1. First, bless you for being foster parents. Some family members are a foster family, and I know how much time, commitment, generosity and love it takes. I never thought about ways to help a foster family who has lost a foster child to reunification. Thank you for teaching me and for the great suggestions.

    1. Thank you so much Laurie. Through this process I’ve come to realize how forgotten foster parents can become even by the church. But the Bible says whatsoever you do for these the least of my brothers you do unto me! So thank you for wanting to help them!

  2. Diane, I’m sure giving up this sweet infant was super hard. And the Lord wired us to not only care and love children, even those not our own flesh and blood, but also to grieve many kinds of loss…not only death. Grieving the baby or child leaving is a normal and human process. Love all your tips for helping Foster families, it’s such a high calling, we should jump in and do something to support willing people like you. Thank you for taking in and caring for kids who need this tender love and care, if even only for a short time.

  3. Oh, my sweet friend! You know how I’ve prayed for you and baby since he was placed in your home. I can’t imagine the loss you feel but the joy, as well. Know that I’m still holding you in prayer. Enjoy your well-deserved sleep!

    1. Thank you so much Sue! All your prayers have been and are so appreciated!!! You’ve been such a blessing!! ❤️

  4. I love your list of ways to help a foster family. My parents have adopted 5 kids and fostered one other through the state of CT system, and each of your ideas are things that would certainly help!

  5. What a unique and sensitive way to be a blessing–and so needed! This opens my mind to a whole category of need that I would not have considered!

    1. Thank you!! I’m so glad you found it helpful! I know before I started this journey I never thought of different ways of being a blessing to foster children outside of fostering. But yes there are so many ways to bless foster children and their families when you can’t foster yourself!

  6. We’ve never fostered kids, but I’ve had many friends who have. Losing a foster child is always such a tough, tough thing to watch them go through. 🙁 Thanks for sharing your experience with it.

  7. I had a social worker call me a babysitter once, like just anyone can sit with a baby. It is a lot different than a teenager and a few hours while you’re out. Family daycare is an option too especially, if you can get some good help, you can teach Christian morals, but you need the license and commitment,some business savvy. I made a lot of mistakes in trusting people but never the Lord, He knew I was a good mother even though I had no children. And it does break your heart to let them go but He is watching, even if they are not in a good place, as some are. Some people need their rights severed.And no, I am not bitter but I think people are not always prepared as they think they are.

      1. Happy to, people need to know there are so many in and outs and laws in differents states, but children need their help and prayers. Thanks, Diane.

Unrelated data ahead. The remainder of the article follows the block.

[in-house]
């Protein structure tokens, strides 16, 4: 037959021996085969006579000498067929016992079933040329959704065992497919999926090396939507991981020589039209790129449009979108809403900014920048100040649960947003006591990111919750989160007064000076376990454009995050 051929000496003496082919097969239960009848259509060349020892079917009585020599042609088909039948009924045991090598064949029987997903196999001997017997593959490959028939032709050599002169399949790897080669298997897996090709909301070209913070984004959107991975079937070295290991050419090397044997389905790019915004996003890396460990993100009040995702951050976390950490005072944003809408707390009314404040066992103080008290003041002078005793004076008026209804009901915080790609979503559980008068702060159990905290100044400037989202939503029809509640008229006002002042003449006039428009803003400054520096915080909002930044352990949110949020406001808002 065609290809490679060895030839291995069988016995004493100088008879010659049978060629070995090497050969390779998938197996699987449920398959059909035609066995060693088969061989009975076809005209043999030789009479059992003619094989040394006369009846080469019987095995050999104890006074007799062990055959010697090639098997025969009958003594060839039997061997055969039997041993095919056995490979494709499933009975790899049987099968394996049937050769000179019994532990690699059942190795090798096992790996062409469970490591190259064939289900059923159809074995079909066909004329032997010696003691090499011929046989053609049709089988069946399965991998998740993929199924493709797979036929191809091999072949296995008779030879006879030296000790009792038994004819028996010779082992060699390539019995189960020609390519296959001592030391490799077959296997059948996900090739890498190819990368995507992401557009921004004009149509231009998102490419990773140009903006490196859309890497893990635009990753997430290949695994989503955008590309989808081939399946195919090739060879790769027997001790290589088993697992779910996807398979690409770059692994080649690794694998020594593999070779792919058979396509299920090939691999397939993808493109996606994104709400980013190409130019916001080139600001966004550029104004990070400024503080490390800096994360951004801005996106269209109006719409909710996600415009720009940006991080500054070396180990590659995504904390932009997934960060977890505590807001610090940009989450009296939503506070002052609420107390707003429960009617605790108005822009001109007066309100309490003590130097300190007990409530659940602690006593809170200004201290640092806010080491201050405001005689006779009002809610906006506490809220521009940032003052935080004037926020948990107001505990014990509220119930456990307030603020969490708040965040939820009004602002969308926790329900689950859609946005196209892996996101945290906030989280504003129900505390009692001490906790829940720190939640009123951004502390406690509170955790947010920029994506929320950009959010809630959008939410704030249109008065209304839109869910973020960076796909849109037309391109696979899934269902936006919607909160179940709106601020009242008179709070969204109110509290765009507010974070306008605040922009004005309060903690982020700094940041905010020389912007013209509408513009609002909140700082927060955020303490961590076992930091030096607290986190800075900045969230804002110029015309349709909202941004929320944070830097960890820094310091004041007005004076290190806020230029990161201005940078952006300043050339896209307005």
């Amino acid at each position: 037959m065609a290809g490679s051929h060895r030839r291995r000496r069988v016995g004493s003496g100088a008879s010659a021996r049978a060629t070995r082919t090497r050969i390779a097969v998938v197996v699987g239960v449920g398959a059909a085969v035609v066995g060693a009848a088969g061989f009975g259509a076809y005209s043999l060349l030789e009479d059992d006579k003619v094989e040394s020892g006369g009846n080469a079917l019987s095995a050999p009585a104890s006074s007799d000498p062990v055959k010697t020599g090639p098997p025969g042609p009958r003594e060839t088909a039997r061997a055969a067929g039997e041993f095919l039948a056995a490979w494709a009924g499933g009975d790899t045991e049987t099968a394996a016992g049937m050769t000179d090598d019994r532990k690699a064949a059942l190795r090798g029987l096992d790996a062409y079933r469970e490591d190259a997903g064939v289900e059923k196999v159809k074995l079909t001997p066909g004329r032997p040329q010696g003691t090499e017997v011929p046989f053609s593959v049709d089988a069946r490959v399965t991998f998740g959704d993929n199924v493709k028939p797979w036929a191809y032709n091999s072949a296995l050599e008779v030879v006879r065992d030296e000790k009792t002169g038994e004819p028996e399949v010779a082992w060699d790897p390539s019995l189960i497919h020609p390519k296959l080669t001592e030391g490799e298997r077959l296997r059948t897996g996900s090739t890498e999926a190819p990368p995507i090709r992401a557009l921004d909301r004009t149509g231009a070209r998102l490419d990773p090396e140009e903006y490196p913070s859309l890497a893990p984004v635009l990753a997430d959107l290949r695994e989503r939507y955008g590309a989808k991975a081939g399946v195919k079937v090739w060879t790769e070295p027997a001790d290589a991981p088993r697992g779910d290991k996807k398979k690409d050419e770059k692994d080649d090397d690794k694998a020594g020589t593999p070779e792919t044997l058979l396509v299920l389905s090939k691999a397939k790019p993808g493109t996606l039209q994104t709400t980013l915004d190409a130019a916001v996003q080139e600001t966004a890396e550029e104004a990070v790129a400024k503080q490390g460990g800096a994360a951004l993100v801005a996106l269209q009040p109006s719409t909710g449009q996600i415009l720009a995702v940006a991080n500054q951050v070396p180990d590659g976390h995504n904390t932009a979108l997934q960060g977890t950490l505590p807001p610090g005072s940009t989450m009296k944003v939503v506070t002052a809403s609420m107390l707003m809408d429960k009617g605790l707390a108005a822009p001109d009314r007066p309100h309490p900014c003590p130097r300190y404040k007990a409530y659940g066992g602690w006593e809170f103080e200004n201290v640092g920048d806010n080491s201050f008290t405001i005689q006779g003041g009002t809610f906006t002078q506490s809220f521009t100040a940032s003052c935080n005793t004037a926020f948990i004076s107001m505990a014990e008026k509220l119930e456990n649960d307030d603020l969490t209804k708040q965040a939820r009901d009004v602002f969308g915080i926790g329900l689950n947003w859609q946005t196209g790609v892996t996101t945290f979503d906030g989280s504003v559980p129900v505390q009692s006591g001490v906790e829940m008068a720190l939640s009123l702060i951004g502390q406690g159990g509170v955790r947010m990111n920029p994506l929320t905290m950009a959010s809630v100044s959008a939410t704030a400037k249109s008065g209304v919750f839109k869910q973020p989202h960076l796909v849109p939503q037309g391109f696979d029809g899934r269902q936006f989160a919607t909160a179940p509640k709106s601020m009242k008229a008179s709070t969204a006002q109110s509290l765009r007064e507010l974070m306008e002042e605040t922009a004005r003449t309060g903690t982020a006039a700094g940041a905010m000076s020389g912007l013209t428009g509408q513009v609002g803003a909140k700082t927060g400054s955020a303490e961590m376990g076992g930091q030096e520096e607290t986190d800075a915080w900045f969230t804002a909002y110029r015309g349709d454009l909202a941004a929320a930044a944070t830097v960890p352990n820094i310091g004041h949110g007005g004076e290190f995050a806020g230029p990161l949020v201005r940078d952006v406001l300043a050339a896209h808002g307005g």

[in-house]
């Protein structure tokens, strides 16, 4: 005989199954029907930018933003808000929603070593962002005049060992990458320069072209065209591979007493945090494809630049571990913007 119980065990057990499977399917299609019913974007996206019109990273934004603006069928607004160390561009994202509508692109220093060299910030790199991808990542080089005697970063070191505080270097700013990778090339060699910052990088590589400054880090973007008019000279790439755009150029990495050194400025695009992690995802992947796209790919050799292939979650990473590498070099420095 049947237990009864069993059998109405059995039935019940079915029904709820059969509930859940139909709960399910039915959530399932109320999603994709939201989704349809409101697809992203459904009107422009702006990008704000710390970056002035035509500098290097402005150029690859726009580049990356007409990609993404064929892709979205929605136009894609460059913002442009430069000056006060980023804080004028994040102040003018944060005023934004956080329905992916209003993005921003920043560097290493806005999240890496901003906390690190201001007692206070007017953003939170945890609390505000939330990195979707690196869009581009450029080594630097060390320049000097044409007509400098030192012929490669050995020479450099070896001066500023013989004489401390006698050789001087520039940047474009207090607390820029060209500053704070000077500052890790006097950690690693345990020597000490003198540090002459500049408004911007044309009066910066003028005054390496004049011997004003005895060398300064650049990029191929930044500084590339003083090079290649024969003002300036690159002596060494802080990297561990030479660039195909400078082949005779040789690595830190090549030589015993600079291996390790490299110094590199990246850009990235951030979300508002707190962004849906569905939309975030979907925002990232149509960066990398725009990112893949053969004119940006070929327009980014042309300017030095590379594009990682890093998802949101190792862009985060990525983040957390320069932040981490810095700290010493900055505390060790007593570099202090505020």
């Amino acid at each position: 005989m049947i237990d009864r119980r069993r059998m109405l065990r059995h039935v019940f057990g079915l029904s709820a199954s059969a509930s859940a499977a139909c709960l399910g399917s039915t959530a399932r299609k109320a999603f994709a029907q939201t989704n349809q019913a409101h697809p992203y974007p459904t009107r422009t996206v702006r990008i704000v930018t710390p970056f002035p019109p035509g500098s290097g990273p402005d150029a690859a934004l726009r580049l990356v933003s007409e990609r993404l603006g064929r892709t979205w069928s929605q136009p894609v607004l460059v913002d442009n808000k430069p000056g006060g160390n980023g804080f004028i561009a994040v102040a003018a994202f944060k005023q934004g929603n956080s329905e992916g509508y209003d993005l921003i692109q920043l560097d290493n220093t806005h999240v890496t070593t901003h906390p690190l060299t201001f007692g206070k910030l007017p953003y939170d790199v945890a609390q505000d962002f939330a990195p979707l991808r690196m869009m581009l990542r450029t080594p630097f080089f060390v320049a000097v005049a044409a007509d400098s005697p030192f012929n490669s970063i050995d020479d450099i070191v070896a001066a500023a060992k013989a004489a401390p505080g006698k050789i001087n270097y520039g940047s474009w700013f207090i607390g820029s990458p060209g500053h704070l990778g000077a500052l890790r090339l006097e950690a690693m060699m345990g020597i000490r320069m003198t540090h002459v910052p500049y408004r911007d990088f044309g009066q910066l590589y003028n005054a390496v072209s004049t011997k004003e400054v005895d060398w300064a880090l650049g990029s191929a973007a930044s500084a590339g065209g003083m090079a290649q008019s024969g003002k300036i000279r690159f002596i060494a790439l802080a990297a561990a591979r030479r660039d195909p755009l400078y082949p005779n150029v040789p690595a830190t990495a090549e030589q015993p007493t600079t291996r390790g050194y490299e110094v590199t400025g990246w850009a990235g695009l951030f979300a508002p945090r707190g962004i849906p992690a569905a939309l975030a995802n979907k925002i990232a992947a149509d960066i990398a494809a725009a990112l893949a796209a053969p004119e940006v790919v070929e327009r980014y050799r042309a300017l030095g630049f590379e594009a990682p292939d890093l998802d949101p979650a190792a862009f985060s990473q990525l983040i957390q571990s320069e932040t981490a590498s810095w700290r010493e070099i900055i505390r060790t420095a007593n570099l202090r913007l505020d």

1. I think that’s also a tough subject people are not willing to talk about. Many don’t seem to understand (and won’t unless THEY go through it!) that sometimes it IS in the BEST INTEREST of the child to have parental rights terminated, and it’s not because of bitterness that you come to the conclusion, it’s facts and history.

  8. This is my first time to link up, as I just discovered you. What an important and needful topic this is. I know some avoid foster care because they don’t want to experience this pain. But those children need love, care, and time, even if it pains those who have to give them up again. What a profound ministry.

    1. First, thank you so much for linking up! I’m so glad you found me and joined our link up!
      Yes…it it scary for many people and I don’t blame them at all. Aside from having to say goodbye to children when they do go home there’s also a whole lot of other issues you have to deal with as a foster parent, from the agencies to dealing with flip-flopping decisions, and dealing with sometimes difficult birth parents. It’s a tough thing to do. But it’s good to know that there are other ways to help foster children and foster families when foster care or may not be for someone! Thank you!!

  9. Diane – I can only imagine how painful it must have been to give up this precious baby even though you knew it was a good thing for the baby and momma to be reunited.Thank you for being that mom who could do this. It takes a strong momma. I admire and appreciate you. I love the list too of how to help.

    I am so glad you shared your story. There are so many different types of grief the world just doesn’t recognize or see.

    FYI: When I was in college I was trained to be a respite caregiver, (not sure the name) I went in and watched the foster children for a weekend while the parent went away. It was challenging and rewarding to be able to do a small part to help. Maree

    1. That is awesome Maree! Respite caregivers are so needed as well. We needed to utilize respite for one night just so we could sleep. Thank you for sharing that!!!

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